CLAUSEN :: DE MENIS :: THOMAS :: SCOTT
A show of wall-based tridimensional pieces by Andrew Clausen (The Netherlands), Ivan De Menis (Italy), Laura Jane Scott (London) and Jon Thomas (Swansea).
Within weeks of reopening Configurate will be our first exhibition. We are really looking forward to sharing this exhibition with you.
Elfyn Lewis, David Mankin, Anna Somerville
7 March – 15 April 2020
Elfyn Lewis, David Mankin and Anna Somerville, three artists from three different countries, create work that is influenced by their natural surroundings. In their home countries of Wales, England and Scotland, they each develop a distinct painting practise concerned with a similar attraction to the textures and lights at play on the land and sea. Their gestural response to the landscape and their interpretation of elements of the natural world conveys memories of places, ideas of flows and changes in the earth and water.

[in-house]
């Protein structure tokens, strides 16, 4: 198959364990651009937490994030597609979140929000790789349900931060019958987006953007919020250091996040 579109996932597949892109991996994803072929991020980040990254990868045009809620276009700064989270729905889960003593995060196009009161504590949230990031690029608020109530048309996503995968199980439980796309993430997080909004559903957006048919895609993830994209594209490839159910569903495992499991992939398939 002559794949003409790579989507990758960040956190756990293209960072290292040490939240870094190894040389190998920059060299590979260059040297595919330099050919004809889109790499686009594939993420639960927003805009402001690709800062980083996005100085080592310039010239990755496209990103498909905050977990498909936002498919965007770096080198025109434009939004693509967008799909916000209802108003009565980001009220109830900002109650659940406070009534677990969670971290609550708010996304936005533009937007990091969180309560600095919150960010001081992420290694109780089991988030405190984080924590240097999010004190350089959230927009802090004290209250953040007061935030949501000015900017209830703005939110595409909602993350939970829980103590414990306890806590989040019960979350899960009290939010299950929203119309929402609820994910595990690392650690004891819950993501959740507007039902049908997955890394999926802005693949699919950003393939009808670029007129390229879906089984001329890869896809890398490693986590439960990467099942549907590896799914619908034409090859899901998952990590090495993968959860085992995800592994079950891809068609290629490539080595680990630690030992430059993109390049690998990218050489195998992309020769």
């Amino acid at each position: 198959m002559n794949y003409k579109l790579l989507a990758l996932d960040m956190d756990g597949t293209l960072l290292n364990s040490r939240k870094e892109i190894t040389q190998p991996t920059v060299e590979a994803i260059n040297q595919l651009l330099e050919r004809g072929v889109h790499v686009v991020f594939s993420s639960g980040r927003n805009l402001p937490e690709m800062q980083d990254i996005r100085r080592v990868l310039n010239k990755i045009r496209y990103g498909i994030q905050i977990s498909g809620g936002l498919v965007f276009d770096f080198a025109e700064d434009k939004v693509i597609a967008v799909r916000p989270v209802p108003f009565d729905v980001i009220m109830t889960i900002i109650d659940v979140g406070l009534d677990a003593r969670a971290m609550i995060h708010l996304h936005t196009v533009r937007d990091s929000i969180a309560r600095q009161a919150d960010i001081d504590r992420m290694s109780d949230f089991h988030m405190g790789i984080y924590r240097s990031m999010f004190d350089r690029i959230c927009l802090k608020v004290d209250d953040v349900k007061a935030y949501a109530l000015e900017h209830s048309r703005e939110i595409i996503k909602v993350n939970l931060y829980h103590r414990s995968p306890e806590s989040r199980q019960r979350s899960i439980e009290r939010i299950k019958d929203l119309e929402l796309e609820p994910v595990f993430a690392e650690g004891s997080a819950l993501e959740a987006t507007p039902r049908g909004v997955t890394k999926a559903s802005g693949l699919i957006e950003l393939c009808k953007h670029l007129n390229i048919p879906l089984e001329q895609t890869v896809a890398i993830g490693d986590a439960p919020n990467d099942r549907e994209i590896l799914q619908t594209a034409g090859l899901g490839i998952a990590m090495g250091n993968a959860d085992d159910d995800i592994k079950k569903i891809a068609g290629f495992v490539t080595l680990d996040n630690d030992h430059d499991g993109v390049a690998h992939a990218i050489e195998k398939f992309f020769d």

15 February – 3 March 2020
Annie Mulvey graduated from Gray’s School of Art in 2017, she has exhibited throughout Scotland and internationally.
Her groundwork stems from our cultural obsession with keeping, including aspects of; conservation, preservation, tradition, and celebration of heritage along with the fragility of materiality through the effects of passing time, and neighbouring environments. Often her work references moments of natural destruction and decomposition from that of humans and organic matter and our protective processes to halt it.
Annie’s practice works between painting, drawing and installation pieces, usually creating her own structures to work on. Through her use of texture, structure and shape, the work strives to bring together the factual and the fantastical to question this relationship we seemingly have with the kept and ‘historical’.
Since graduating she has been awarded the Visual Arts Scotland New Graduate Award, the George Davidson Trust Art Scholarship and the &Gallery Exhibition Prize.
The development of this body of work has been supported by the South of Scotland Visual Artist and Craft Maker Awards funded by Creative Scotland, Dumfries and Galloway Council and Live Borders.
2 – 27 November 2019
1. a current of water below the surface and moving in a different direction from any surface current.